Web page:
She was hesitant to go abroad for a job. Her family told her not to go. But Herawati wanted the capital to open a beauty salon in Jakarta. She decided to go when a visa for working in a salon in Saudi Arabia came through. A friend who had been successful working overseas and knew how much Herawati wanted to open a place of her own encouraged her to go. It seemed a high salary. She thought if she worked in Saudi Arabia a short while, she could pull the money together for what she dreamed. She was divorced but her daughter had turned 20, old enough to be left on her own. She would be going with friends. It couldn’t be that risky, she assured herself. She believes she had a stroke due to the excessive hours that included domestic work, the poor diet and lack of sleep. She was sent to the airport without her salary or her belongings, including her certificate of beautician skills.

Back in Indonesia, Herawati has spent the past year in physiotherapy, at her own expense, to improve her condition. The left side of her body still drags compared with the right side. She can move the right hand and arm enough to still cut hair and do facials, though she hasn’t returned to work yet. She can’t stand for long periods like she used to. Her blood pressure remains high, she gets dizzy easily and sometimes finds it difficult to move.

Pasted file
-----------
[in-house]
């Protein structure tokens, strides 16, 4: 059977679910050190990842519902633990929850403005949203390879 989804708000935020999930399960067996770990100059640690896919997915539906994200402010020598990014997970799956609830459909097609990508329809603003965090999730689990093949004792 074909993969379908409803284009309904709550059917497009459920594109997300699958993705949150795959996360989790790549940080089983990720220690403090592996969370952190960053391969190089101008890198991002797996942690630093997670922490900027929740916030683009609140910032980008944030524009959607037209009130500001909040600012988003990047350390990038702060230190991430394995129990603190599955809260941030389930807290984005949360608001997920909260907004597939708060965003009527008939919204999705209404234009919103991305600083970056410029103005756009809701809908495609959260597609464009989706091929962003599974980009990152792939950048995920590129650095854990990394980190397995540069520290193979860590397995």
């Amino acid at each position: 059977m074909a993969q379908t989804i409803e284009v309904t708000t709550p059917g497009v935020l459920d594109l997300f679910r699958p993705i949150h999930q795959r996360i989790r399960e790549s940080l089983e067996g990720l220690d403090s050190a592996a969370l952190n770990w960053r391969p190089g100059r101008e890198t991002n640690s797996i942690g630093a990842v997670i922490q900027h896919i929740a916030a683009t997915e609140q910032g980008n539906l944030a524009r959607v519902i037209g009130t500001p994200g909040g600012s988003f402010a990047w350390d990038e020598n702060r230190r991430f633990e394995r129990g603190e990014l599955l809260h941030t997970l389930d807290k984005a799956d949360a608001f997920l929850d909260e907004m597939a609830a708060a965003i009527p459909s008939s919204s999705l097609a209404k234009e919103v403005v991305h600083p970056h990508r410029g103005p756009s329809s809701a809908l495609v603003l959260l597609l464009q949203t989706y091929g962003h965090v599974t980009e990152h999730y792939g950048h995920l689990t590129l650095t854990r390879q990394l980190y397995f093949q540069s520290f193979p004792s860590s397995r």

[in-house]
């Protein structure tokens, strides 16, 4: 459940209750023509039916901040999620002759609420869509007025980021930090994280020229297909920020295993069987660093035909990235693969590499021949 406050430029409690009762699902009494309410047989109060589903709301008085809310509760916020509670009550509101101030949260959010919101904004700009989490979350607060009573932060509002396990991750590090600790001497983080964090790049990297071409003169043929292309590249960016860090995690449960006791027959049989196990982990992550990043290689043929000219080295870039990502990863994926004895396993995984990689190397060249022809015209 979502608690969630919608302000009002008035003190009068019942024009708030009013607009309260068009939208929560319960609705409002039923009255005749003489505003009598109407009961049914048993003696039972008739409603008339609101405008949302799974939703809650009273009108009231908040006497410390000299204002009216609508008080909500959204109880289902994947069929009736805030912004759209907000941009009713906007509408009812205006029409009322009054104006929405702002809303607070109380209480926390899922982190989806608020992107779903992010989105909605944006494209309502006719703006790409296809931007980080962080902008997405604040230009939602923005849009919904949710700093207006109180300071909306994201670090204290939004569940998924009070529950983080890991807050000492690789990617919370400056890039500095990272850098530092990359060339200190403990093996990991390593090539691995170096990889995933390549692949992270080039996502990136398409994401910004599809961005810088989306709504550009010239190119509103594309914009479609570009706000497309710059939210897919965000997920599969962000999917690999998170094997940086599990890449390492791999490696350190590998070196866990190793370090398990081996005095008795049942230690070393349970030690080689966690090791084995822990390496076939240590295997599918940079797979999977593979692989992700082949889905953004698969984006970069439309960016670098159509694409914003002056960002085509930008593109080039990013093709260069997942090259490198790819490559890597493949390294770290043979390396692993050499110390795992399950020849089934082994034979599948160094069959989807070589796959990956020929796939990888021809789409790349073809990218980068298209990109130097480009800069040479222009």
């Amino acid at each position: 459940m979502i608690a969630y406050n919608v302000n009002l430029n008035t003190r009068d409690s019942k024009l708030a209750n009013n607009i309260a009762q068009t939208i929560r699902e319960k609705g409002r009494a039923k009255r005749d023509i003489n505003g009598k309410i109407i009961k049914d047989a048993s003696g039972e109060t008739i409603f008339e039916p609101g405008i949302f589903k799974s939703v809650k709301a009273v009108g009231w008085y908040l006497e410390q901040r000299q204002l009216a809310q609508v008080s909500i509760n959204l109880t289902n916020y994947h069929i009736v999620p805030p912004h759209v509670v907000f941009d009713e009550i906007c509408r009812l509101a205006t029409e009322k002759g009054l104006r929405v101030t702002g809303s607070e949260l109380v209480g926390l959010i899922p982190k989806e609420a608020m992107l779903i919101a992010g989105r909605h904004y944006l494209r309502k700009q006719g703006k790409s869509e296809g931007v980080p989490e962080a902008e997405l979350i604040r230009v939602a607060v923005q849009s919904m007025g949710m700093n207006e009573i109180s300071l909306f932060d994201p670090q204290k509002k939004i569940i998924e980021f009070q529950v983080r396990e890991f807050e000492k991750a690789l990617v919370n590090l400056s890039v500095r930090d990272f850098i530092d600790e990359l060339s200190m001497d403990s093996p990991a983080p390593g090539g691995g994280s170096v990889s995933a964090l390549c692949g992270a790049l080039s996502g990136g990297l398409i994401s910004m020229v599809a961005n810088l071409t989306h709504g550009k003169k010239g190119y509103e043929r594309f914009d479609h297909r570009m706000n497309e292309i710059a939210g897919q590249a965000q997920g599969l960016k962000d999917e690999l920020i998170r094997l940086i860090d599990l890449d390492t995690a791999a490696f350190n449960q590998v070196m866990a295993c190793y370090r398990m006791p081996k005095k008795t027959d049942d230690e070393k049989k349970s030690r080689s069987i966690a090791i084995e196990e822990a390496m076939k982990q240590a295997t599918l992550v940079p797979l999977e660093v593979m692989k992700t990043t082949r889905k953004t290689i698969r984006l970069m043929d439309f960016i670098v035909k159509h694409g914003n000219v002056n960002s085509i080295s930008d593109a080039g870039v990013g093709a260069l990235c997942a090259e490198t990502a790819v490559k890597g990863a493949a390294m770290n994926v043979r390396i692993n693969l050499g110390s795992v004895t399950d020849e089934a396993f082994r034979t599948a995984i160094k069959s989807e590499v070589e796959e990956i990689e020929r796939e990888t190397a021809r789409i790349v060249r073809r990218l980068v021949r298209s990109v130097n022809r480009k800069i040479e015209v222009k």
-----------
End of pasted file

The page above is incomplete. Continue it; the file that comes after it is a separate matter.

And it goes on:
“I had a salon visa when I got to Mecca, but I was asked to work at the house of the salon owner, cleaning up and doing household chores. I started to complain, saying, ‘My visa is a salon visa. And they told me at the agency, they told me, ‘If you’re asked to do household chores, do not because you have a salon visa.’’ But the employer said, ‘If you don’t do that, I will hit you. You have to work here.’ It was a big house.

“In addition to the household chores, I was asked to cut hair. I was tested at the house. I was not allowed to take a rest. I was told, ‘If you want your salary, you have to work. Massage and blow-dry hair.’ I woke at 5 a.m. to help wash clothes and clean up the house. At 8–9 a.m. I do massage and do a facial for the employer, blow drying her hair every day. After two weeks I was taken to the salon.

I worked from 8 or 9 a.m. until 1 or 2 a.m. There was one day per week I was not to work. But instead of going out, I was asked to work in the house to massage the master and dye her hair. She did not live in the city, but in a village. If there was no maid, I had to help in cleaning the house. I stayed in a room at the salon for employees. We had a break for only one hour. Meals were provided twice a day, but only instant noodles. In the morning I had roti bread. Sometimes we had rice with the Arabic meals. Sometimes we had goat meat. Maybe it’s why I had high blood pressure. I had a stroke there. At first I got dizzy and then numb. But I had to force myself to work even though my hands were numb. Half of my body went numb.